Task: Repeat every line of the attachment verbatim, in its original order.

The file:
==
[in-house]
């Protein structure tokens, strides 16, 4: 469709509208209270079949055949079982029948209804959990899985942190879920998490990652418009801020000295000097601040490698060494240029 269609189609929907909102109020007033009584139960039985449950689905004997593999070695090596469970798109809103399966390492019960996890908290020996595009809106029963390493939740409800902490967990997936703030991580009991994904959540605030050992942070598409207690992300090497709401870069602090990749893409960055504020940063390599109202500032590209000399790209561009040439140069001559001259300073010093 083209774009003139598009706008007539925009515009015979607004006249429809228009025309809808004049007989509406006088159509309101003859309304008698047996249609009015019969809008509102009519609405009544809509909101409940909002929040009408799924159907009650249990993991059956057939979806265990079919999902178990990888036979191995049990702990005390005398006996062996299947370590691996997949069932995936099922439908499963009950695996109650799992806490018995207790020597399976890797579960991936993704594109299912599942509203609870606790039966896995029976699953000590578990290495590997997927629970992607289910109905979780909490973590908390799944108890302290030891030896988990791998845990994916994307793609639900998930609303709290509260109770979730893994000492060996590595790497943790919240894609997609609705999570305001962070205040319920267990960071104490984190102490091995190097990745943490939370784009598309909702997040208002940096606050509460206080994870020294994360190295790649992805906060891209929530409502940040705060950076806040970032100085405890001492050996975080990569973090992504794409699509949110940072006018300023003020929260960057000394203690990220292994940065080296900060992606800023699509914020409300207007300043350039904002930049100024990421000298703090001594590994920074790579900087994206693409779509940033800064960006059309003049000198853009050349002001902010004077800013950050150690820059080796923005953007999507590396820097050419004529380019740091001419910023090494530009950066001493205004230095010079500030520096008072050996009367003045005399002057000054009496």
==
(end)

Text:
[in-house]
């Protein structure tokens, strides 16, 4: 469709509208209270079949055949079982029948209804959990899985942190879920998490990652418009801020000295000097601040490698060494240029 269609189609929907909102109020007033009584139960039985449950689905004997593999070695090596469970798109809103399966390492019960996890908290020996595009809106029963390493939740409800902490967990997936703030991580009991994904959540605030050992942070598409207690992300090497709401870069602090990749893409960055504020940063390599109202500032590209000399790209561009040439140069001559001259300073010093 083209774009003139598009706008007539925009515009015979607004006249429809228009025309809808004049007989509406006088159509309101003859309304008698047996249609009015019969809008509102009519609405009544809509909101409940909002929040009408799924159907009650249990993991059956057939979806265990079919999902178990990888036979191995049990702990005390005398006996062996299947370590691996997949069932995936099922439908499963009950695996109650799992806490018995207790020597399976890797579960991936993704594109299912599942509203609870606790039966896995029976699953000590578990290495590997997927629970992607289910109905979780909490973590908390799944108890302290030891030896988990791998845990994916994307793609639900998930609303709290509260109770979730893994000492060996590595790497943790919240894609997609609705999570305001962070205040319920267990960071104490984190102490091995190097990745943490939370784009598309909702997040208002940096606050509460206080994870020294994360190295790649992805906060891209929530409502940040705060950076806040970032100085405890001492050996975080990569973090992504794409699509949110940072006018300023003020929260960057000394203690990220292994940065080296900060992606800023699509914020409300207007300043350039904002930049100024990421000298703090001594590994920074790579900087994206693409779509940033800064960006059309003049000198853009050349002001902010004077800013950050150690820059080796923005953007999507590396820097050419004529380019740091001419910023090494530009950066001493205004230095010079500030520096008072050996009367003045005399002057000054009496």